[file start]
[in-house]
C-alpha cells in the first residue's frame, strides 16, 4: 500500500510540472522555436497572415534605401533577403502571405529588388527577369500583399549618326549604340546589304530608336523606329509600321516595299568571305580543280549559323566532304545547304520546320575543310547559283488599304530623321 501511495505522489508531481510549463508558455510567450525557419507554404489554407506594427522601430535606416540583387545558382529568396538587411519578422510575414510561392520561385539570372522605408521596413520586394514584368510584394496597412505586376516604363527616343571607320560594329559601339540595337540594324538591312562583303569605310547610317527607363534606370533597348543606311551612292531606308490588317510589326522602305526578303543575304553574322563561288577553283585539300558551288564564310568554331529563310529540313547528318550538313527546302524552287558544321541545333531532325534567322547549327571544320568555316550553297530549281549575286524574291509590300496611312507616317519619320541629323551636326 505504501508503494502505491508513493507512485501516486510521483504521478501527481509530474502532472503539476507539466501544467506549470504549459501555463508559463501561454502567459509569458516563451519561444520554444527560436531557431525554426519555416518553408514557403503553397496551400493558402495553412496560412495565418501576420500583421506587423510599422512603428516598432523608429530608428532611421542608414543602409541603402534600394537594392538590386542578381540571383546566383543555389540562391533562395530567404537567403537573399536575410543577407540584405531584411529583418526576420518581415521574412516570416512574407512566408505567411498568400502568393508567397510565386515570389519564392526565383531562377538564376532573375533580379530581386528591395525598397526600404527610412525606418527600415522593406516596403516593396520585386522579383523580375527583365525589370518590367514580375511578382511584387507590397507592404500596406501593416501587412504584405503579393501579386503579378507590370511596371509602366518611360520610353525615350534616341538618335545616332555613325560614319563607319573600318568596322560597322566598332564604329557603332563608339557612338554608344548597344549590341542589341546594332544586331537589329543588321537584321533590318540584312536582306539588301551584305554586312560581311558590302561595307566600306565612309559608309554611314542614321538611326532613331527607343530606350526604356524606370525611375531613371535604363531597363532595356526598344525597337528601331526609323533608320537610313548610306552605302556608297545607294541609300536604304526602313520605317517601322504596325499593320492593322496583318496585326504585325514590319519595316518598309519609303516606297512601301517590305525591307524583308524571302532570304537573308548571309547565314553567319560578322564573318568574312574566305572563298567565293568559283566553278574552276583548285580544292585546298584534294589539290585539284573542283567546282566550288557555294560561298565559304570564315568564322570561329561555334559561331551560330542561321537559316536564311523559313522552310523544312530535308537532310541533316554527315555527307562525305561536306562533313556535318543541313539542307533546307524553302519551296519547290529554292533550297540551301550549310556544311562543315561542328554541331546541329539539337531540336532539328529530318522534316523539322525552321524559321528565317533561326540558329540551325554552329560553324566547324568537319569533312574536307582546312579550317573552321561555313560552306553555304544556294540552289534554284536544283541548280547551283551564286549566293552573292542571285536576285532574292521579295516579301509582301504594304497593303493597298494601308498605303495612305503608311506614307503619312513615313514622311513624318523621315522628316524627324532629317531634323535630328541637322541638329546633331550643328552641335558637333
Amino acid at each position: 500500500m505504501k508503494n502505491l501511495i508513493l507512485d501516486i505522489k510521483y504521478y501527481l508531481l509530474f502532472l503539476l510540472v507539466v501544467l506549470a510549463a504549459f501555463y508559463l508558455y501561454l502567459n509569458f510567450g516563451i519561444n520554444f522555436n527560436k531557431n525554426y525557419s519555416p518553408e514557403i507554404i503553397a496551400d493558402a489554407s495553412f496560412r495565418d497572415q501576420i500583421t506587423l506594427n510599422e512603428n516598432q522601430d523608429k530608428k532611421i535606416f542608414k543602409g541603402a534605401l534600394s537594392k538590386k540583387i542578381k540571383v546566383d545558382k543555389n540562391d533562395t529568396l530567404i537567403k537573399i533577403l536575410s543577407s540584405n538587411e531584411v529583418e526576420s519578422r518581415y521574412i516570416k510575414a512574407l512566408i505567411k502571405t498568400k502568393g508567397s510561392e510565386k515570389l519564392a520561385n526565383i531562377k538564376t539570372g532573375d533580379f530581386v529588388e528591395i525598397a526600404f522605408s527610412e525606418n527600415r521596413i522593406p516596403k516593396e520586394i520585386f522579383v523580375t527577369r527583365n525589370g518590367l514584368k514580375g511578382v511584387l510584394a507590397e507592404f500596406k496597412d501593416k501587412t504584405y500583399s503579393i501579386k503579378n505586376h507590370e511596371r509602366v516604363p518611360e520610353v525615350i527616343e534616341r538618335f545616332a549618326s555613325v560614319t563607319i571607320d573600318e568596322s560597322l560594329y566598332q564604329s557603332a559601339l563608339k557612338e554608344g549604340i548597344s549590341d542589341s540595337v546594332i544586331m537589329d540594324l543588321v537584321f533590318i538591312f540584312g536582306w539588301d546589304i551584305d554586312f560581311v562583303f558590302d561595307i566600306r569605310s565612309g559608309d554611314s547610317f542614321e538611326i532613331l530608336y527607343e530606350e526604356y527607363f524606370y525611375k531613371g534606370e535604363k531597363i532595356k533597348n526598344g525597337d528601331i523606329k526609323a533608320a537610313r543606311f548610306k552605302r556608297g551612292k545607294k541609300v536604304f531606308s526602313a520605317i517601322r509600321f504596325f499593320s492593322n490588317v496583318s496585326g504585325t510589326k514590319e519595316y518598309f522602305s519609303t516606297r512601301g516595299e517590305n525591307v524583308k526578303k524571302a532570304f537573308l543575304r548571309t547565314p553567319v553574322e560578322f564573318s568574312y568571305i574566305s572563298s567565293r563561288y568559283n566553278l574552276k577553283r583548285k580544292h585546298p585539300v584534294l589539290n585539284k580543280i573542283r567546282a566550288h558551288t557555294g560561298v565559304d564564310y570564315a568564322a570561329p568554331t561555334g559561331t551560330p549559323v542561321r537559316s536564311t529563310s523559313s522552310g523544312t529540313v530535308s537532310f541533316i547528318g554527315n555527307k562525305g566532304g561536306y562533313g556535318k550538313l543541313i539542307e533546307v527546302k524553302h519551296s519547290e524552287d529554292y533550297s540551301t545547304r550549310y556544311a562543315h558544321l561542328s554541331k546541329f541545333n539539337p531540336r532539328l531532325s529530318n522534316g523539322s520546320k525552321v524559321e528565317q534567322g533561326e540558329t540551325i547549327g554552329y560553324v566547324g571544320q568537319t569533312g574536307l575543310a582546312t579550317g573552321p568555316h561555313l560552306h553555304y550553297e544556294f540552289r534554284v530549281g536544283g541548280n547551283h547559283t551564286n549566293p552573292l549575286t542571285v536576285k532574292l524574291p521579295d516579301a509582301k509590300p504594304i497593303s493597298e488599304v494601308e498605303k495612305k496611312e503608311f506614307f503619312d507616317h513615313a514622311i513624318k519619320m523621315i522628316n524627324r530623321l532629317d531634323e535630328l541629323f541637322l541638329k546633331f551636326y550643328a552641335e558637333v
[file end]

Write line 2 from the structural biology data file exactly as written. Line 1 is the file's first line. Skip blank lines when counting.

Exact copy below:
C-alpha cells in the first residue's frame, strides 16, 4: 500500500510540472522555436497572415534605401533577403502571405529588388527577369500583399549618326549604340546589304530608336523606329509600321516595299568571305580543280549559323566532304545547304520546320575543310547559283488599304530623321 501511495505522489508531481510549463508558455510567450525557419507554404489554407506594427522601430535606416540583387545558382529568396538587411519578422510575414510561392520561385539570372522605408521596413520586394514584368510584394496597412505586376516604363527616343571607320560594329559601339540595337540594324538591312562583303569605310547610317527607363534606370533597348543606311551612292531606308490588317510589326522602305526578303543575304553574322563561288577553283585539300558551288564564310568554331529563310529540313547528318550538313527546302524552287558544321541545333531532325534567322547549327571544320568555316550553297530549281549575286524574291509590300496611312507616317519619320541629323551636326 505504501508503494502505491508513493507512485501516486510521483504521478501527481509530474502532472503539476507539466501544467506549470504549459501555463508559463501561454502567459509569458516563451519561444520554444527560436531557431525554426519555416518553408514557403503553397496551400493558402495553412496560412495565418501576420500583421506587423510599422512603428516598432523608429530608428532611421542608414543602409541603402534600394537594392538590386542578381540571383546566383543555389540562391533562395530567404537567403537573399536575410543577407540584405531584411529583418526576420518581415521574412516570416512574407512566408505567411498568400502568393508567397510565386515570389519564392526565383531562377538564376532573375533580379530581386528591395525598397526600404527610412525606418527600415522593406516596403516593396520585386522579383523580375527583365525589370518590367514580375511578382511584387507590397507592404500596406501593416501587412504584405503579393501579386503579378507590370511596371509602366518611360520610353525615350534616341538618335545616332555613325560614319563607319573600318568596322560597322566598332564604329557603332563608339557612338554608344548597344549590341542589341546594332544586331537589329543588321537584321533590318540584312536582306539588301551584305554586312560581311558590302561595307566600306565612309559608309554611314542614321538611326532613331527607343530606350526604356524606370525611375531613371535604363531597363532595356526598344525597337528601331526609323533608320537610313548610306552605302556608297545607294541609300536604304526602313520605317517601322504596325499593320492593322496583318496585326504585325514590319519595316518598309519609303516606297512601301517590305525591307524583308524571302532570304537573308548571309547565314553567319560578322564573318568574312574566305572563298567565293568559283566553278574552276583548285580544292585546298584534294589539290585539284573542283567546282566550288557555294560561298565559304570564315568564322570561329561555334559561331551560330542561321537559316536564311523559313522552310523544312530535308537532310541533316554527315555527307562525305561536306562533313556535318543541313539542307533546307524553302519551296519547290529554292533550297540551301550549310556544311562543315561542328554541331546541329539539337531540336532539328529530318522534316523539322525552321524559321528565317533561326540558329540551325554552329560553324566547324568537319569533312574536307582546312579550317573552321561555313560552306553555304544556294540552289534554284536544283541548280547551283551564286549566293552573292542571285536576285532574292521579295516579301509582301504594304497593303493597298494601308498605303495612305503608311506614307503619312513615313514622311513624318523621315522628316524627324532629317531634323535630328541637322541638329546633331550643328552641335558637333